Power plant fully rebuilt and now has a PW3 cam and flowed head, everything checked and end floats corrected. Engine is like new inside. Ignition upgraded to with micro mk4 Boyer and Andrews coil. Nice new set of roadster pipes from armours which in my option are the best off the shelf pipes you can get. Gearbox has a new full 5 speed Quaife cluster from **** Hemmings. Primary is belt kit from Bob Newby. Carbs are standard 32mm (Burlen) but flowed through and fuel heights matched, both breathing through a high flow K&N filter.
The chassis has new vernier isolastics and rose joint headsteady. The bike now has twin 300mm discs upfront, AP callipers and AP master cylinder. I’ve fitted 18” Excel valanced rims front (custom hub) and back (stock hub machined over) and a pair of custom Falcon alloy bodies rear shocks, I’ve also tweaked the front end damping a bit. I also got shot of all the switch gear and went minimal there’s just a horn push and a dip and main switch. The handle bars are forged alloy Renthal low rise superbike bars (2.5” rise) and home made rear-sets. All new bodywork including the Corbin smuggler Seat.

Rebuilt! More like remanufactured.

Hope you like it. BTW the colour is a candy orange. View attachment 104157

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:geek: Look children, this is what a Real cafe racer type motorcycle looks like, notice it has not been completely stripped of functionality in a quest to build a lighter paper weight. (y) That's because jalsteve has knowledge about real live motorcycles and a talent for working on them and not just some picture on pipe burn to go by.

Yet another awesome ride jalsteve :cool:
 

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:geek: Look children, this is what a Real cafe racer type motorcycle looks like, notice it has not been completely stripped of functionality in a quest to build a lighter paper weight. (y) That's because jalsteve has knowledge about real live motorcycles and a talent for working on them and not just some picture on pipe burn to go by.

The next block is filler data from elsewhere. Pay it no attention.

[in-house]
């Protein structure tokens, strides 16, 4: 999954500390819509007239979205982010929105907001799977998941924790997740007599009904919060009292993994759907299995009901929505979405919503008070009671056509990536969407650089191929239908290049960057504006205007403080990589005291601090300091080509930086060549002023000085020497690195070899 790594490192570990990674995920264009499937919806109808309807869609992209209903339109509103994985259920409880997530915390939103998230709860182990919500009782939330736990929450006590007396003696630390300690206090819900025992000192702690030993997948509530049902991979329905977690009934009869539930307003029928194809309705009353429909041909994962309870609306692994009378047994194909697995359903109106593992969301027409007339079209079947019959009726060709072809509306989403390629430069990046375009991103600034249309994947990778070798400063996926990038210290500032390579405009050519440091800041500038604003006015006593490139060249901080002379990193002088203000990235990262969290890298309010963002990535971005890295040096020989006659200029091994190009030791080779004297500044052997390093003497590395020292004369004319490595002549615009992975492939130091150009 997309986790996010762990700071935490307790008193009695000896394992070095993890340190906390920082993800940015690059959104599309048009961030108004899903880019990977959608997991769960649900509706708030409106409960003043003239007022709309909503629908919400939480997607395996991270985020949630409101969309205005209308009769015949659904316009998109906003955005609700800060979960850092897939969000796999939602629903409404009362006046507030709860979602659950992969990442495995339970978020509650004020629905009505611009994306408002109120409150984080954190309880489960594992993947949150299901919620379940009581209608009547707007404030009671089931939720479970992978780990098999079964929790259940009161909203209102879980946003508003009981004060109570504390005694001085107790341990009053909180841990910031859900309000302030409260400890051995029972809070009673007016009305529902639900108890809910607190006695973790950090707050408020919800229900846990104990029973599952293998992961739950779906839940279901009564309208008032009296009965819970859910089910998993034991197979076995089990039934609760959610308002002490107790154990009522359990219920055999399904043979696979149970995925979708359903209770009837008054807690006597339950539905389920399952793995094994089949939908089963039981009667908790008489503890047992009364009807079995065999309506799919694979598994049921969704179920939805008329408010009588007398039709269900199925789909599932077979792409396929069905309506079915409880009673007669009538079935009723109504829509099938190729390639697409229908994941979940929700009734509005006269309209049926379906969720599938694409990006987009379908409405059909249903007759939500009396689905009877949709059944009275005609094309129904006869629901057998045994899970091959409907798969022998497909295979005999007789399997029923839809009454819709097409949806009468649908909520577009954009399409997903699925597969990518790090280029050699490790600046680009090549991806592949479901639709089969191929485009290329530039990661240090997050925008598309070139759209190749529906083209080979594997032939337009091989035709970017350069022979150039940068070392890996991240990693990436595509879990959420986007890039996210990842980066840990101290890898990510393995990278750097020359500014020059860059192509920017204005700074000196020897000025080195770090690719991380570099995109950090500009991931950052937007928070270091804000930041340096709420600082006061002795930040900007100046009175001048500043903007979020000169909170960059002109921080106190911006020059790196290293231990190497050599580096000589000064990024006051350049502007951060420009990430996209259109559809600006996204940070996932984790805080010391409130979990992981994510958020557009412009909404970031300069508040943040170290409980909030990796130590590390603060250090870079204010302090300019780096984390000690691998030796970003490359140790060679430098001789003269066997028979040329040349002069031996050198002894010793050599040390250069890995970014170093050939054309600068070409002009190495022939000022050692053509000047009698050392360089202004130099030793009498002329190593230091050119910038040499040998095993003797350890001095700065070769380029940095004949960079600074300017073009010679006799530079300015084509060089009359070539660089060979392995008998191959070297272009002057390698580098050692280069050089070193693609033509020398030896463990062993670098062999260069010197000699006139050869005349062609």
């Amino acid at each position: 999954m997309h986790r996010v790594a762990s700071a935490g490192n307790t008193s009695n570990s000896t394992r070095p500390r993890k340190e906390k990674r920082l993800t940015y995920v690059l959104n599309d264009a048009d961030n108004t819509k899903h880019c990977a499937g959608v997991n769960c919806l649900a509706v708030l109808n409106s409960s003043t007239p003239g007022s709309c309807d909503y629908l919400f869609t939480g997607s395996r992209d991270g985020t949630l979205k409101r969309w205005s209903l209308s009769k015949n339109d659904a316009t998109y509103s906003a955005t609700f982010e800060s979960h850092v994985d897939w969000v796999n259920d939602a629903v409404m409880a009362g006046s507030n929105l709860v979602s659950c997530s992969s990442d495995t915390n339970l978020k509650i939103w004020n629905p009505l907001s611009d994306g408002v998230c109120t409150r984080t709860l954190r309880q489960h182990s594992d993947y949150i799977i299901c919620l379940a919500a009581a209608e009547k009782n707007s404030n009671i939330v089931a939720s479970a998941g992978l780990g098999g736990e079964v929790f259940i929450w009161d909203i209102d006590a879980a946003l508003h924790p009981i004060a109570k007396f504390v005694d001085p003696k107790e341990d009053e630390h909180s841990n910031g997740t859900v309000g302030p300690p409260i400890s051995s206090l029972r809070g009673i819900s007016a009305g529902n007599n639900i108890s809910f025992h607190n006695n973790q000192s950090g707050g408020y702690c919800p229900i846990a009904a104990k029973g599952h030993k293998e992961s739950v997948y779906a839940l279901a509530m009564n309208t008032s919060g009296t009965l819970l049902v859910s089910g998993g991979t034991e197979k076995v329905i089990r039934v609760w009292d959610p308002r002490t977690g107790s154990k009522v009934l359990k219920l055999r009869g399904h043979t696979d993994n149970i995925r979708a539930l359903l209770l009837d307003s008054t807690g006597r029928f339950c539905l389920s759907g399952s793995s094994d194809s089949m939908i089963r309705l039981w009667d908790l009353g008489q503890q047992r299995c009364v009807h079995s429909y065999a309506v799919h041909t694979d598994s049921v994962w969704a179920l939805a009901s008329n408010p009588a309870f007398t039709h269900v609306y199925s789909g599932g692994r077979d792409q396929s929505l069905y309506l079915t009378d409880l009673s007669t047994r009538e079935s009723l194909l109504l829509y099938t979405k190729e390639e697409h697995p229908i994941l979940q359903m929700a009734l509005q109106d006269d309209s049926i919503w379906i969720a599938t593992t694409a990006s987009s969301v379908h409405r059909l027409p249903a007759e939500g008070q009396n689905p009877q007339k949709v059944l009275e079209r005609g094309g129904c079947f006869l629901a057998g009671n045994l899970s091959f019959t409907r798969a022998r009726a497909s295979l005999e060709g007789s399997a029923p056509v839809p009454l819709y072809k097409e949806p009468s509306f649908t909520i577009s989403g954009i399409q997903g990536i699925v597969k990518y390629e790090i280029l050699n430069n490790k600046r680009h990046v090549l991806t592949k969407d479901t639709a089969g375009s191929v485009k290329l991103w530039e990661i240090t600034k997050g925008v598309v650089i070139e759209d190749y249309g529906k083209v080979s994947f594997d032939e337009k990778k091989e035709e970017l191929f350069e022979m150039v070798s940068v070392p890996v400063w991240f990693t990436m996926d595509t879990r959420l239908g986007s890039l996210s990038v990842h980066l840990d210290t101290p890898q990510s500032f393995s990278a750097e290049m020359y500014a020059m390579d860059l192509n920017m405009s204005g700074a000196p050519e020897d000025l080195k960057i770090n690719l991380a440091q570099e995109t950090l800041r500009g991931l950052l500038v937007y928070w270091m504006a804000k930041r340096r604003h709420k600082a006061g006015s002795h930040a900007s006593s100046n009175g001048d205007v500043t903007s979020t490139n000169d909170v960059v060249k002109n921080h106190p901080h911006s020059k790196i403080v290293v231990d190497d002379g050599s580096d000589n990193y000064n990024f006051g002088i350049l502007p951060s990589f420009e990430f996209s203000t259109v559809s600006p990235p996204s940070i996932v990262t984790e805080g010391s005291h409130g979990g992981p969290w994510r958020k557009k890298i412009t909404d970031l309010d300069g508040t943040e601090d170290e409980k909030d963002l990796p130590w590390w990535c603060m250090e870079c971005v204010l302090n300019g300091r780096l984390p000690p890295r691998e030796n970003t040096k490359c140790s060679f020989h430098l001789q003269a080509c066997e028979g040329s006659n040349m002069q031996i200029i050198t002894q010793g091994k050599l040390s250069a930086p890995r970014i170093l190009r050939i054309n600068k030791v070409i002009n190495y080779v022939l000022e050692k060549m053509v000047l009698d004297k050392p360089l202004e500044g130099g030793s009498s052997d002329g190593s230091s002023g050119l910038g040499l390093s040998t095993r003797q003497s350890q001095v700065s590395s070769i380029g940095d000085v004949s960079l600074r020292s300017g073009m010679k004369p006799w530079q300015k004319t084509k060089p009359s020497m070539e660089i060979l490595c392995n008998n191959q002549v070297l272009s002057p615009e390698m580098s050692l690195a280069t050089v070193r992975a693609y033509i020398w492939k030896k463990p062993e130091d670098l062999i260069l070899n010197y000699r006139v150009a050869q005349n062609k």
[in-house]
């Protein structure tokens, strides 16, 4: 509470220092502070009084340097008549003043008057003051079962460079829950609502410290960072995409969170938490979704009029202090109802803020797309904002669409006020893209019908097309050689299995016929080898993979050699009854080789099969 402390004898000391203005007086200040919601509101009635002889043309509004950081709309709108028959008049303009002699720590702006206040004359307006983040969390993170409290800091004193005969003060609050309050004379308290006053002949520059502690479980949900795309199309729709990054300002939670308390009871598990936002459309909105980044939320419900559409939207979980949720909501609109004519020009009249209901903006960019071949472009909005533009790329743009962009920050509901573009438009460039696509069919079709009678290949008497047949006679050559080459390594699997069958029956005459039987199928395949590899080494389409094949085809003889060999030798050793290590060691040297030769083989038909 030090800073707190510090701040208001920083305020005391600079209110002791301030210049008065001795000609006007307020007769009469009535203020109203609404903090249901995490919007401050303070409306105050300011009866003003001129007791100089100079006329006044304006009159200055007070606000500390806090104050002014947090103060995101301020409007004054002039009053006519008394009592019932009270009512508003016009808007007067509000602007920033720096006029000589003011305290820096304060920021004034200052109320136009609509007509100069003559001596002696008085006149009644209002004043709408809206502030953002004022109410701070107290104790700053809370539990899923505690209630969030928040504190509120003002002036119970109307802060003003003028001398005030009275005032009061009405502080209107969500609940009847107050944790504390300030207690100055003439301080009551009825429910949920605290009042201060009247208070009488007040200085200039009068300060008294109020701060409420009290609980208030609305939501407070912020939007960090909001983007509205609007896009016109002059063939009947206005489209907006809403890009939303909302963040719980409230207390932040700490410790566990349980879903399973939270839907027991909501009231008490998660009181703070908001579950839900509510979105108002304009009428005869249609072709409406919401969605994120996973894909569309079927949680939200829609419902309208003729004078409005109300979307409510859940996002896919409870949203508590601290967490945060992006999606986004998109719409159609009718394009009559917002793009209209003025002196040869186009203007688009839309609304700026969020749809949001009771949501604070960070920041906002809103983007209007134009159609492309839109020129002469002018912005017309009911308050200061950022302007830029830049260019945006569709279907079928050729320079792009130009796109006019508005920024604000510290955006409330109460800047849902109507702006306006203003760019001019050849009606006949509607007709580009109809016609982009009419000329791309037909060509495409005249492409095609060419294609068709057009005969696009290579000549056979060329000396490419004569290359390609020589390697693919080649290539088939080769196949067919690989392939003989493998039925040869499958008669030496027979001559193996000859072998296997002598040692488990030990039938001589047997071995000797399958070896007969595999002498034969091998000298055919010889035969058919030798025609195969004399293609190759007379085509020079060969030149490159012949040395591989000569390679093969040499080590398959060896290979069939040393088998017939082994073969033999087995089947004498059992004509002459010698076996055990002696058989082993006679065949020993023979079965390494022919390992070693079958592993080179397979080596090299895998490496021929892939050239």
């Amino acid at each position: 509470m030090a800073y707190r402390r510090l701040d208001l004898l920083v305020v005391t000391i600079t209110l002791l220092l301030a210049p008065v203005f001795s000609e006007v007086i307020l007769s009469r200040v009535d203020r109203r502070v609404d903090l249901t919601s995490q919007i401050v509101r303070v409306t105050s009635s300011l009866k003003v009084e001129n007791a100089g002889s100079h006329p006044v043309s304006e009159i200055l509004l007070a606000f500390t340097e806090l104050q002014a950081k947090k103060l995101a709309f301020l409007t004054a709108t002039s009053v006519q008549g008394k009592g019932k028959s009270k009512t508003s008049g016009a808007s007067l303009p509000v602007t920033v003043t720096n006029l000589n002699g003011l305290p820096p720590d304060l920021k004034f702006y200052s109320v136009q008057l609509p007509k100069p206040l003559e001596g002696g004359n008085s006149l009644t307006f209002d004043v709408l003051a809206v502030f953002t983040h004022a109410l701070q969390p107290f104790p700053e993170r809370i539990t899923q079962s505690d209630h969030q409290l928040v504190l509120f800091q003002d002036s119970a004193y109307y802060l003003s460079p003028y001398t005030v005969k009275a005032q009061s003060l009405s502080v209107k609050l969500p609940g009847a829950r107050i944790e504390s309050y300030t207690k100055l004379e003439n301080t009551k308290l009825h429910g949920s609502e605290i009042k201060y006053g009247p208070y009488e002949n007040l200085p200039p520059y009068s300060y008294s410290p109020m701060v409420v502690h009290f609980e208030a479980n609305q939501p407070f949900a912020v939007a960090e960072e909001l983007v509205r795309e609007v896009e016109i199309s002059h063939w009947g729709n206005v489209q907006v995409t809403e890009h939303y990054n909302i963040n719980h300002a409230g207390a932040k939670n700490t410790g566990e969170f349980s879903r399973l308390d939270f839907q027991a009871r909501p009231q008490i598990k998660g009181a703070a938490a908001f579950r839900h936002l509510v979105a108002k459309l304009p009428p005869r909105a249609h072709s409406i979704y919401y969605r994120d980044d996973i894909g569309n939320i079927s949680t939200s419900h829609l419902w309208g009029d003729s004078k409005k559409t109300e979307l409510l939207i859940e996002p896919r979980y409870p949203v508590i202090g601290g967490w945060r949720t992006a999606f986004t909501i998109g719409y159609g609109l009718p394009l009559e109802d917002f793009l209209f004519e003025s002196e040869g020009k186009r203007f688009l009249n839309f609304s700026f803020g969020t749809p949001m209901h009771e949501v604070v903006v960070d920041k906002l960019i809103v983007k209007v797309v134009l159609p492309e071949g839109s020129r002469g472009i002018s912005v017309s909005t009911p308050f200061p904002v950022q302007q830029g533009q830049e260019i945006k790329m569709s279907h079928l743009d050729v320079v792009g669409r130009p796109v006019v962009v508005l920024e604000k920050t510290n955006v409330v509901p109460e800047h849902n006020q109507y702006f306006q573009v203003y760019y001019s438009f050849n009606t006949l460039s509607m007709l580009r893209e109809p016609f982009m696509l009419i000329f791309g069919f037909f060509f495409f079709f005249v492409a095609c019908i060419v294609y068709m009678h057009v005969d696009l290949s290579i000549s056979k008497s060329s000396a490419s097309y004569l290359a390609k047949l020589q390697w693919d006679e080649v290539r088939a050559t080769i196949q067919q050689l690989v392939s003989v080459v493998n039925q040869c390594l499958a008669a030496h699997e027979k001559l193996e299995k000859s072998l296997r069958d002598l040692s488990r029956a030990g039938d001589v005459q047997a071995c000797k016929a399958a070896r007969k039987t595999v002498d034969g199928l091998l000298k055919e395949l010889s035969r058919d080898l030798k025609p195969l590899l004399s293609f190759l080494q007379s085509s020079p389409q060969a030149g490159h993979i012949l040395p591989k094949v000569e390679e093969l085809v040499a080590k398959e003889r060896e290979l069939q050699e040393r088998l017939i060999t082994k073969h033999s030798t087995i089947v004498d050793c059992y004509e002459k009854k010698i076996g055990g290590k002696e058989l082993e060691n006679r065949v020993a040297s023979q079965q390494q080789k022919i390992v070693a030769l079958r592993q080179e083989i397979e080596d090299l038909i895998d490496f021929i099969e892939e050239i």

Yet another awesome ride jalsteve :cool:
Thanks.

Years ago when I started building specials I could not understand why there were always loads of Tritons for sale or Dominator based cafe racers. Speaking with a few guys we concluded that many build a “special” then ride it and hate it - their creation falling well short of the builders expectations so they dump it via eBay or similar. Their big mistake is they often build back in the underlying faults because they don’t know how to rectify problems or because they’ve spent all their budget on an alloy tank, alloy this and that, swept back pipes and clip-ons. Ergonomics are usually next to the battery which is impossible to get at!

All I try to do is build a bike that is comfortable to sit on and ride. That’s reliable (hopefully), stops and can take proper RPM if needed, not that anyone rides a bike at much more than 90mph without a fairing to hide behind it’s just too uncomfortable.

If you’ve ever ridden an RC30 it’s a perfect example, it doesn’t feel like an uncompromising race bike whereas the RC45 does.

So research the bike you going to work with and get to know it’s faults and how to fix them. Then when you have the core of the bike sound build it for the road.